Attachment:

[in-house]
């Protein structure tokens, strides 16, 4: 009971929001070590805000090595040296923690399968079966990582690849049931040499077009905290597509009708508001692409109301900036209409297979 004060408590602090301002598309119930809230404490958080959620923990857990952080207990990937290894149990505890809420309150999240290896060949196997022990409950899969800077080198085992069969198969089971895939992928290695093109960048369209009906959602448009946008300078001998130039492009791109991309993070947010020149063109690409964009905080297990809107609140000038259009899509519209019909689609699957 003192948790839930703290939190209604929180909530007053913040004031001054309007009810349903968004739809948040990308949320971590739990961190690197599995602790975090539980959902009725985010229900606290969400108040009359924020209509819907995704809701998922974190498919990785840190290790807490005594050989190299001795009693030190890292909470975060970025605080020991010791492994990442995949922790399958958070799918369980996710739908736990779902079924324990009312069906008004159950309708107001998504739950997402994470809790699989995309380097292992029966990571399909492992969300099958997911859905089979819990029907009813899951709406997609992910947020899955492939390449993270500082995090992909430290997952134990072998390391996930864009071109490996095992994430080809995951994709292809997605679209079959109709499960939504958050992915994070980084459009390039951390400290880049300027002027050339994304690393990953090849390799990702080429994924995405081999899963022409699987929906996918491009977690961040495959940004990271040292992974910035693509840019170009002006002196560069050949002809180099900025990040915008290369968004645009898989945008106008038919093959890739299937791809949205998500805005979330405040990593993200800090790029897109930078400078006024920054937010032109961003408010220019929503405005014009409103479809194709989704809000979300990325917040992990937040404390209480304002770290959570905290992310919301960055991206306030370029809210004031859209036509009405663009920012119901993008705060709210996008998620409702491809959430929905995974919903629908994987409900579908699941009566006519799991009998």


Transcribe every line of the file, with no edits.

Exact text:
[in-house]
């Protein structure tokens, strides 16, 4: 009971929001070590805000090595040296923690399968079966990582690849049931040499077009905290597509009708508001692409109301900036209409297979 004060408590602090301002598309119930809230404490958080959620923990857990952080207990990937290894149990505890809420309150999240290896060949196997022990409950899969800077080198085992069969198969089971895939992928290695093109960048369209009906959602448009946008300078001998130039492009791109991309993070947010020149063109690409964009905080297990809107609140000038259009899509519209019909689609699957 003192948790839930703290939190209604929180909530007053913040004031001054309007009810349903968004739809948040990308949320971590739990961190690197599995602790975090539980959902009725985010229900606290969400108040009359924020209509819907995704809701998922974190498919990785840190290790807490005594050989190299001795009693030190890292909470975060970025605080020991010791492994990442995949922790399958958070799918369980996710739908736990779902079924324990009312069906008004159950309708107001998504739950997402994470809790699989995309380097292992029966990571399909492992969300099958997911859905089979819990029907009813899951709406997609992910947020899955492939390449993270500082995090992909430290997952134990072998390391996930864009071109490996095992994430080809995951994709292809997605679209079959109709499960939504958050992915994070980084459009390039951390400290880049300027002027050339994304690393990953090849390799990702080429994924995405081999899963022409699987929906996918491009977690961040495959940004990271040292992974910035693509840019170009002006002196560069050949002809180099900025990040915008290369968004645009898989945008106008038919093959890739299937791809949205998500805005979330405040990593993200800090790029897109930078400078006024920054937010032109961003408010220019929503405005014009409103479809194709989704809000979300990325917040992990937040404390209480304002770290959570905290992310919301960055991206306030370029809210004031859209036509009405663009920012119901993008705060709210996008998620409702491809959430929905995974919903629908994987409900579908699941009566006519799991009998």